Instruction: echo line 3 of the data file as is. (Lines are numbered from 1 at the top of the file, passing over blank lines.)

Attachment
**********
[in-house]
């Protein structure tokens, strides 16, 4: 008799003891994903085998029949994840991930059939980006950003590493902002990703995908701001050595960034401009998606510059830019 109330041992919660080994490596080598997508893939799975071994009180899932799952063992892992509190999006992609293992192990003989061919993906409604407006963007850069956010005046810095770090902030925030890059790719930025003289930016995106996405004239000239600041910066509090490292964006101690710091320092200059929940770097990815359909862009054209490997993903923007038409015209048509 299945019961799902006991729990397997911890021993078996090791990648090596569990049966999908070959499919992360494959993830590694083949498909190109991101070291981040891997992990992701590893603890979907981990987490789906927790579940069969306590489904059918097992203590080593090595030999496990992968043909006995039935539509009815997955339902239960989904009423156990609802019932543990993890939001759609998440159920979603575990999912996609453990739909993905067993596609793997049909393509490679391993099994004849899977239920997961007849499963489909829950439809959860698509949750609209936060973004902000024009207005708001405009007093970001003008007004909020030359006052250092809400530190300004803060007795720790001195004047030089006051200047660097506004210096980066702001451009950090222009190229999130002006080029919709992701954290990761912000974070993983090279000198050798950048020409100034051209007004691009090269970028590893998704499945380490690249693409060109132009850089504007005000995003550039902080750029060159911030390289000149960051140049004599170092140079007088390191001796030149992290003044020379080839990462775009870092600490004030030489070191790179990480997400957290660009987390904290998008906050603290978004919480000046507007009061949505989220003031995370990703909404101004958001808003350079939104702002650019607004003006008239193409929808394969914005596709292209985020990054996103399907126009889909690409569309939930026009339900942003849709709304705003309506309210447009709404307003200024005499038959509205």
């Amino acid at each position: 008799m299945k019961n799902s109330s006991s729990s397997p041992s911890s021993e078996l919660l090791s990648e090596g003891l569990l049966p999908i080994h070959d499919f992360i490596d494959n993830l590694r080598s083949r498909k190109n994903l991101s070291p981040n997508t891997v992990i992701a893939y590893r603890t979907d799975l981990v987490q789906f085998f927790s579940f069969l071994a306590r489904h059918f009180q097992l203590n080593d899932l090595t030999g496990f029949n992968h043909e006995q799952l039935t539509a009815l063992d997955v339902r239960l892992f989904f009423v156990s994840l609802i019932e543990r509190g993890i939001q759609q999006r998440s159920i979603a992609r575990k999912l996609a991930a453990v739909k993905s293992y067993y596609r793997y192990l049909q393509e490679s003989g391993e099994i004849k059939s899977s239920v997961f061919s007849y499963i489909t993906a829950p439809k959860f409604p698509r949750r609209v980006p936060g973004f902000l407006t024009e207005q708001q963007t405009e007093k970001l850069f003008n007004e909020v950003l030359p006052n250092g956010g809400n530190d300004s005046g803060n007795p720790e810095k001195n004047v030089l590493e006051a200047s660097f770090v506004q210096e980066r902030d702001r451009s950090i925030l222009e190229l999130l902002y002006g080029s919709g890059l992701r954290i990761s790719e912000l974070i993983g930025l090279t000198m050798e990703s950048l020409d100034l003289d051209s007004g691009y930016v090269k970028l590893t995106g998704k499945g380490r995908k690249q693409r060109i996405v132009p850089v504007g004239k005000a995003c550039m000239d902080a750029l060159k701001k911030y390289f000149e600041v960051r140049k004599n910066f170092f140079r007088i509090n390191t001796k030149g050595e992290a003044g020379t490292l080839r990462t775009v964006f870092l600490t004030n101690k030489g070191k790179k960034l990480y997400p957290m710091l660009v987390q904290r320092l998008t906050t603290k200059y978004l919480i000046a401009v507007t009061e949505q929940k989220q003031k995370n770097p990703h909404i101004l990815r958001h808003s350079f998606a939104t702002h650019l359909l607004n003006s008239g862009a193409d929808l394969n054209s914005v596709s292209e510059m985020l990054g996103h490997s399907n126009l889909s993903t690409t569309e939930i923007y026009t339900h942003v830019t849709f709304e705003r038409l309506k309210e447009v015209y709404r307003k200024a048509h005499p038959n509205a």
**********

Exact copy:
């Amino acid at each position: 008799m299945k019961n799902s109330s006991s729990s397997p041992s911890s021993e078996l919660l090791s990648e090596g003891l569990l049966p999908i080994h070959d499919f992360i490596d494959n993830l590694r080598s083949r498909k190109n994903l991101s070291p981040n997508t891997v992990i992701a893939y590893r603890t979907d799975l981990v987490q789906f085998f927790s579940f069969l071994a306590r489904h059918f009180q097992l203590n080593d899932l090595t030999g496990f029949n992968h043909e006995q799952l039935t539509a009815l063992d997955v339902r239960l892992f989904f009423v156990s994840l609802i019932e543990r509190g993890i939001q759609q999006r998440s159920i979603a992609r575990k999912l996609a991930a453990v739909k993905s293992y067993y596609r793997y192990l049909q393509e490679s003989g391993e099994i004849k059939s899977s239920v997961f061919s007849y499963i489909t993906a829950p439809k959860f409604p698509r949750r609209v980006p936060g973004f902000l407006t024009e207005q708001q963007t405009e007093k970001l850069f003008n007004e909020v950003l030359p006052n250092g956010g809400n530190d300004s005046g803060n007795p720790e810095k001195n004047v030089l590493e006051a200047s660097f770090v506004q210096e980066r902030d702001r451009s950090i925030l222009e190229l999130l902002y002006g080029s919709g890059l992701r954290i990761s790719e912000l974070i993983g930025l090279t000198m050798e990703s950048l020409d100034l003289d051209s007004g691009y930016v090269k970028l590893t995106g998704k499945g380490r995908k690249q693409r060109i996405v132009p850089v504007g004239k005000a995003c550039m000239d902080a750029l060159k701001k911030y390289f000149e600041v960051r140049k004599n910066f170092f140079r007088i509090n390191t001796k030149g050595e992290a003044g020379t490292l080839r990462t775009v964006f870092l600490t004030n101690k030489g070191k790179k960034l990480y997400p957290m710091l660009v987390q904290r320092l998008t906050t603290k200059y978004l919480i000046a401009v507007t009061e949505q929940k989220q003031k995370n770097p990703h909404i101004l990815r958001h808003s350079f998606a939104t702002h650019l359909l607004n003006s008239g862009a193409d929808l394969n054209s914005v596709s292209e510059m985020l990054g996103h490997s399907n126009l889909s993903t690409t569309e939930i923007y026009t339900h942003v830019t849709f709304e705003r038409l309506k309210e447009v015209y709404r307003k200024a048509h005499p038959n509205a």